After wrangling around with the decision for the last 23 months or so, we’ve decided to move forward with our plan to expand our Saturday hours starting Saturday, June 4th.
And if you are wondering how we arrived at our current Saturday hours of operation from 9 am to 1 pm, one of us likely said to the other one: “Do you think we will have any customers on Saturday afternoons?” and then the other one responded: “I doubt it. I bet people only come in the morning.” It was all very scientific.
But since opening, we’ve been inundated with requests for longer hours on Saturdays. We both understand the need…look, if we didn’t have to be PJP before sunrise on Saturday mornings, we would be watching television in our yoga pants and drinking coffee while watching Neflix until at least 10:30 or 11. More than likely, if I were a PJP customer, I wouldn’t realize that I needed or wanted a pie until around 3 on Saturday afternoon and then I would arrive to find the store closed. And because we are often hosting baking parties at PJP on Saturday afternoons, we know we aren’t alone on making late Saturday afternoon decisions (we’ve watched a lot of people walk smack-dab into the middle of a baking party and on more than one occasion, we’ve mistaken them for a party guest…it is as awkward as you might guess as they are trying to buy something and we are telling them to whisk their apple mixture.)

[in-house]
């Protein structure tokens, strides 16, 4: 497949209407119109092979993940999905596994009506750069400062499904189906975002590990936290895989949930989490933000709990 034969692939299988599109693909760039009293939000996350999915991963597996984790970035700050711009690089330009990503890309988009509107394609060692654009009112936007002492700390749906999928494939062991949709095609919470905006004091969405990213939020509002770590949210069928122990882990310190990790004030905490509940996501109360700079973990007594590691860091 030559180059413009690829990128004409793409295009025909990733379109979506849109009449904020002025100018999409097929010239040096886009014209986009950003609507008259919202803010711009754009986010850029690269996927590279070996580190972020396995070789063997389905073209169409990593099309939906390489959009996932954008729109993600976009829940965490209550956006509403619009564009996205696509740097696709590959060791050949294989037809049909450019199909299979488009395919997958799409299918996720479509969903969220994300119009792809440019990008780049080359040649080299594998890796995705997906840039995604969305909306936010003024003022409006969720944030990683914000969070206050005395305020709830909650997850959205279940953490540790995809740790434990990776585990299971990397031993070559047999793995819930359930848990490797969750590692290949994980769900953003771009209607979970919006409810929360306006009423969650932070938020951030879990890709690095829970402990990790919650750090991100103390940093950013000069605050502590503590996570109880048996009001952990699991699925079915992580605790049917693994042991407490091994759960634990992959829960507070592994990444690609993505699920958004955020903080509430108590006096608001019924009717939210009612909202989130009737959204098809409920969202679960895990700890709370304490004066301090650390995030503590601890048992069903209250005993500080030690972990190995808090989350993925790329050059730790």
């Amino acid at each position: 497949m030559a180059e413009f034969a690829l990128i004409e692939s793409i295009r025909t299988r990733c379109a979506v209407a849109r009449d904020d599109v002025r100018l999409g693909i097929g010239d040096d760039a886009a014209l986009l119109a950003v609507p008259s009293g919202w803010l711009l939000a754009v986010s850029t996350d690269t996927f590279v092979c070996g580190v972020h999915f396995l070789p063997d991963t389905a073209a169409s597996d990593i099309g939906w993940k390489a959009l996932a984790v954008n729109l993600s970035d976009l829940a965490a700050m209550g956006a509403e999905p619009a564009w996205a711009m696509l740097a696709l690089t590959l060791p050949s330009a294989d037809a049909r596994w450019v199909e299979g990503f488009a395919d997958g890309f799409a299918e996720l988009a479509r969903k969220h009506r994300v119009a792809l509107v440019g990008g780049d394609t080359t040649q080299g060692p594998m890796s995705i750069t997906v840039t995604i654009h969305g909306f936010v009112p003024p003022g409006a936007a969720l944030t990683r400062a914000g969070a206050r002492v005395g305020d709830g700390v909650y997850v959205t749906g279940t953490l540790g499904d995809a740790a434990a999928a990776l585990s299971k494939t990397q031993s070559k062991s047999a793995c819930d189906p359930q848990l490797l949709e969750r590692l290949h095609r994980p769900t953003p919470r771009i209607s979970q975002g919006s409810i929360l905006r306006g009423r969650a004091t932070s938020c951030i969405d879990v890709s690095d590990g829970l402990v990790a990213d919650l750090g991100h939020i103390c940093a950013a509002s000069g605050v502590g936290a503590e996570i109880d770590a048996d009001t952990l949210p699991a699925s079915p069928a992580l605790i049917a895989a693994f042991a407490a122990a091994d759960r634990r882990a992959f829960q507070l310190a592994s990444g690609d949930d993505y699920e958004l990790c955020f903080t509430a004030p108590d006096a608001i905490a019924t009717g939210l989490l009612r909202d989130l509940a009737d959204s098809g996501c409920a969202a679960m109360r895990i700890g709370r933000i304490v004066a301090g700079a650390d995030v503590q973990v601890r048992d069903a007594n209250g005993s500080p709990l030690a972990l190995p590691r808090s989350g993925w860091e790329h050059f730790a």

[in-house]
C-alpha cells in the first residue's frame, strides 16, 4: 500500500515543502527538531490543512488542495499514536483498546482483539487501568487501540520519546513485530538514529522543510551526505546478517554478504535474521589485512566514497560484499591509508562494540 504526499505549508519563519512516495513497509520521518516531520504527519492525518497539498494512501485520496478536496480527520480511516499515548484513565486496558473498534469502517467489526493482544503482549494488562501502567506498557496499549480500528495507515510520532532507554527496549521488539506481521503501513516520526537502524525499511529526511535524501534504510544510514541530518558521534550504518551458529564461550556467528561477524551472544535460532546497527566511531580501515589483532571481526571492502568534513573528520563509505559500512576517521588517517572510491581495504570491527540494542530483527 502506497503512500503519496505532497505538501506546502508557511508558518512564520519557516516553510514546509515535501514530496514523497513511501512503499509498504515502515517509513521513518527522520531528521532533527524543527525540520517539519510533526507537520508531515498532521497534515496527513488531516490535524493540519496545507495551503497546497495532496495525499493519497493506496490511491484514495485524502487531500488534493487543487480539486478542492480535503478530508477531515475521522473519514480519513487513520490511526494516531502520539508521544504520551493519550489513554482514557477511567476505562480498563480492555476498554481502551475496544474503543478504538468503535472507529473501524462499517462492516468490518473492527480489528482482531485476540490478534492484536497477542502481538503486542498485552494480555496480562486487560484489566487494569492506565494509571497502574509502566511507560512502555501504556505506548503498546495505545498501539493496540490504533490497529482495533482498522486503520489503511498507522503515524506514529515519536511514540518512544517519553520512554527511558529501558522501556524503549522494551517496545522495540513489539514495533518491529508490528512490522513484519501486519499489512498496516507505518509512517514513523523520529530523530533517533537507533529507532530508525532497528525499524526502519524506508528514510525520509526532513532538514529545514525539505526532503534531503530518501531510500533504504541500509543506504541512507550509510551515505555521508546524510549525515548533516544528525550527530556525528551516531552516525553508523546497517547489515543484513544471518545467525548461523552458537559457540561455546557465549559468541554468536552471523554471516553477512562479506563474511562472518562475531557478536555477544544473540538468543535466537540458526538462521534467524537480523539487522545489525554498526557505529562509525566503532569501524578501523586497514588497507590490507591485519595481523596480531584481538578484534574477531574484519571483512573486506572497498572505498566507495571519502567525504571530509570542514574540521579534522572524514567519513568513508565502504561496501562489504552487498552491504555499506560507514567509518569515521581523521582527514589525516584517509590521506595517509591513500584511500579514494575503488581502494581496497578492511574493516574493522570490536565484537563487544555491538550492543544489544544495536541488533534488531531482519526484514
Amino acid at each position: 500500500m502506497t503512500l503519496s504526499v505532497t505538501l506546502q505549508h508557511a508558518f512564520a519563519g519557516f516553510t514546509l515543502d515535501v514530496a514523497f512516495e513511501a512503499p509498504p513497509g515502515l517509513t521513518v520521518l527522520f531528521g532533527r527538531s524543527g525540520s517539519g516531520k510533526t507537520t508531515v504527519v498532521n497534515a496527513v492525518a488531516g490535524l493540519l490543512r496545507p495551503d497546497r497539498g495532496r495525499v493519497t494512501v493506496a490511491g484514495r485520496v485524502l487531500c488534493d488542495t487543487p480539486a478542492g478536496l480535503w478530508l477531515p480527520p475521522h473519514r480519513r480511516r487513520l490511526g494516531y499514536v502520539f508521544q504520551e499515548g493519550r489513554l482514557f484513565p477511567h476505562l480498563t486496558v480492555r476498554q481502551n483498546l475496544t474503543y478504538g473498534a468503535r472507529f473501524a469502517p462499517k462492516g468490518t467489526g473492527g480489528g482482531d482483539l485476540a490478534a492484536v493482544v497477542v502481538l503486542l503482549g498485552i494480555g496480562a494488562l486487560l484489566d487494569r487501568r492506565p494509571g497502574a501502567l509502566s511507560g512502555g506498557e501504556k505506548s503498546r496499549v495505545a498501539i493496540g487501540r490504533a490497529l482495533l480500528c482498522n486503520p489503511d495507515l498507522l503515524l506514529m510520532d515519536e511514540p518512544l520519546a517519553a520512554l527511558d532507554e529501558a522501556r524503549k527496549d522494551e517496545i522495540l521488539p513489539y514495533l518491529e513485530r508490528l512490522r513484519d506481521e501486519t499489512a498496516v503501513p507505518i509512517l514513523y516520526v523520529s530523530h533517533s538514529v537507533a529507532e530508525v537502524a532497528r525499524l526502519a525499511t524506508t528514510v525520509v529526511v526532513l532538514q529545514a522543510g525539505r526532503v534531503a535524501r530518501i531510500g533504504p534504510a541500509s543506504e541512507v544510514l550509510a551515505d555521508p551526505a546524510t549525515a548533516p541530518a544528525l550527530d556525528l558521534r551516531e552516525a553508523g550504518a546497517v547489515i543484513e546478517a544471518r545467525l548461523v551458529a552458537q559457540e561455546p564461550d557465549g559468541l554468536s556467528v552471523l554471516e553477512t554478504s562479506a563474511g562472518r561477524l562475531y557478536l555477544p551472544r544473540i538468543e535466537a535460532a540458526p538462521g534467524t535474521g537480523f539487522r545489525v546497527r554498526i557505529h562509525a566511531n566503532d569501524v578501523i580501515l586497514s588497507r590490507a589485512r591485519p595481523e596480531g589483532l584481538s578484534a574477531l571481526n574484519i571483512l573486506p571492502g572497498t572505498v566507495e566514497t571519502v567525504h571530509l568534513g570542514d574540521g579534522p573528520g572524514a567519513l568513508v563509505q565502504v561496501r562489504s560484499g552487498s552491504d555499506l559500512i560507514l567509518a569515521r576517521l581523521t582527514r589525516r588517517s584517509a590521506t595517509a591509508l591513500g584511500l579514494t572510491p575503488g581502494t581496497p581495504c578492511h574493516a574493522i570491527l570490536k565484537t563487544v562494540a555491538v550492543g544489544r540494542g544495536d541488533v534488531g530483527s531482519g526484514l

So, Saturdays 10:30 am to 4 pm. Putting us on an opening time in line with our other days of the week will be helpful in preparing orders and keeping consistency over all. And actually, planning to stock PJP Buttonwood for a full day on Saturday makes it easier than trying to guess what we might sell between 9 am and 1 pm.
I ordered new signage for the front of the door earlier today and felt a huge whoosh of anxiety immediately afterwards. Longer hours will require more commitment from us and also additional staff members to cover the front counter during the longer hours. Reading that makes me feel crazy for seeking extra responsibility. Turning people away all afternoon on Saturdays makes me feel more crazy for losing business. Sounds about right.
But the font on the new front door acrylic is super cute. So, let’s start with that.